69 of 71 people found the following review helpful
The greatest book and film ever written.,
This review is from: Watership Down (Paperback)
"The primroses were over. Towards the edge of the wood, where the ground became open..." - Richard Adams, Watership Down.
The title about says it all. I have cried at this book more often than I can remember; I get a shiver up my spine just hearing those opening words. I currently have four copies of the book, in varying states of disrepair, and on VHS video and DVD. There is just no other book like it. I apologise for the bad writing of this review, but it is impossible to be even slightly objective about something which has affected you so much growing up. By the age of 12 or 13, I had already read it numerous times.
Adams' simply gorgeous description of the countryside and the true beauty of the world is fantastically balanced with the grim and evil reality the humans bring to the world of the rabbits. I cannot quite place why I love this book, it is just something which exists so perfectly in your soul. If you are sitting on a crowded commuter train, or you are on the eve of a fated deadline, or more down in the dumps than you have ever been, you can pick up Watership Down and immediately escape into a world where the only things that matter are survival and the bonds you make with close friends going through traumatic and dangerous experiences. These rabbits do not know of human "troubles", and this is what makes this story so appealing: the INNOCENCE of it all. The pure pleasure of not caring.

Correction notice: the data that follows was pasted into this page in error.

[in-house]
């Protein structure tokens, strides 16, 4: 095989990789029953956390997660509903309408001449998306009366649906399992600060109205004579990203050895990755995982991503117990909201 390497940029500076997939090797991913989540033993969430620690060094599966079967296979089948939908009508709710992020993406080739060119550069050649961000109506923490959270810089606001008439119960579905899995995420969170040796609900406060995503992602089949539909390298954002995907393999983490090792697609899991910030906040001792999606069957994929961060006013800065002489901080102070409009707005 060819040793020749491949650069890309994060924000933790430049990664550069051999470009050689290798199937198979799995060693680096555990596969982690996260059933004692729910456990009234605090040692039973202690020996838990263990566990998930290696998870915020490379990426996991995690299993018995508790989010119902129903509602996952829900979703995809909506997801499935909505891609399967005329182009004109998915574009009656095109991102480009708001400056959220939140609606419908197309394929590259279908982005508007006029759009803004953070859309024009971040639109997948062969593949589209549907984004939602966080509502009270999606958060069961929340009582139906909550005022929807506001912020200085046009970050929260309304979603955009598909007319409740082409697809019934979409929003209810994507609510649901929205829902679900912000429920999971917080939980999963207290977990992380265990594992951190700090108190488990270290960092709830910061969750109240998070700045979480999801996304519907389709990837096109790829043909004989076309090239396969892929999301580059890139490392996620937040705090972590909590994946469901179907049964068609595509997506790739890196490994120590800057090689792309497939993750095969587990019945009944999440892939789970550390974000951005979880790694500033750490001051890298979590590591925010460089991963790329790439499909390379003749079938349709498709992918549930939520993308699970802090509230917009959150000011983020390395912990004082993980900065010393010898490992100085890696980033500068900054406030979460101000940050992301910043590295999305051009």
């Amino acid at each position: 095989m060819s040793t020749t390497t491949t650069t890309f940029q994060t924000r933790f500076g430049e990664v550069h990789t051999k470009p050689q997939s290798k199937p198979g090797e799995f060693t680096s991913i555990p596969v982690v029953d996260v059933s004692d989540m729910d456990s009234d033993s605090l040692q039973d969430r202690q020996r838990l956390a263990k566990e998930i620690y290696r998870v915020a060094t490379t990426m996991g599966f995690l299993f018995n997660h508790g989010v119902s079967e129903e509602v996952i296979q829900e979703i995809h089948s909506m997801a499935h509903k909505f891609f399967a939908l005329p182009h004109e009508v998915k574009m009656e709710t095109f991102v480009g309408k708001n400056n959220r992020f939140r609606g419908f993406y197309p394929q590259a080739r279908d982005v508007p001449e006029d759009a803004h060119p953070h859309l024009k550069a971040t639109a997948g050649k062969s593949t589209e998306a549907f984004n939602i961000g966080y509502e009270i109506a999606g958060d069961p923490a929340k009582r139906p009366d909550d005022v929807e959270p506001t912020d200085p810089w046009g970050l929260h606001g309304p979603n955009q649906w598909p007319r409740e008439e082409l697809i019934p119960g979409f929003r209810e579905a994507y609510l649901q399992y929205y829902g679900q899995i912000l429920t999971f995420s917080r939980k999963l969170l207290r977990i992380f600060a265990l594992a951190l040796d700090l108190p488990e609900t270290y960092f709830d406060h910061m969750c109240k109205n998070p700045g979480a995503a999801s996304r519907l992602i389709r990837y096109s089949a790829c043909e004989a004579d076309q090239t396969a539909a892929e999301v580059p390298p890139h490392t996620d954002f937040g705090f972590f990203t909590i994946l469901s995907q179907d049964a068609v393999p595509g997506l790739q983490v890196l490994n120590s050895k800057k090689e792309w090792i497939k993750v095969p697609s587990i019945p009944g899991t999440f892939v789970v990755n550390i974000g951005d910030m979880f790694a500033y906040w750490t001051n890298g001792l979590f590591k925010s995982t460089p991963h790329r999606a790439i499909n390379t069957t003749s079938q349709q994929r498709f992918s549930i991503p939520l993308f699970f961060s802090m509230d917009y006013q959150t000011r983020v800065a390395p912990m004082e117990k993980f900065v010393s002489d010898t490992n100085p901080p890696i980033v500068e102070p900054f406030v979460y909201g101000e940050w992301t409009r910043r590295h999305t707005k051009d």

The film has much the same effect, however I do feel it focuses on a different part of the story. The portrayal of Fiver's troubled mind is often chilling, and I would not recommend the film for very young children (as I know it scared me when I was younger!). However, the beautiful animation by Martin Rosen and his team fits the magnificence of Adams' writing perfectly, and the voices of such legends as John Hurt, Richard Briers and Roy Kinnear really bring these noble characters to life.
To all of those who knock this book for being "too simple" and the level of reading "too easy", it is because when you read a book it is more than just your eyes moving over the text. You take from a book only what you think yourself. What is wrong with simple? This book has a deep meaning which is very, very simple: the world is beautiful, if you look long enough. There is nothing better than that.
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Initial post: 7 Jan 2016 20:50:55 GMT
Eric Millington says:
Couldn't have put it better myself, I read this when I was around twelve years old and it has remained my favourite ever since, just reading 'The primroses were over' in your review has got me reaching for my wallet, such a shame that I can't see the cover that was on my old original (I'm still convinced that it was a drawing of Hazel on the cover).
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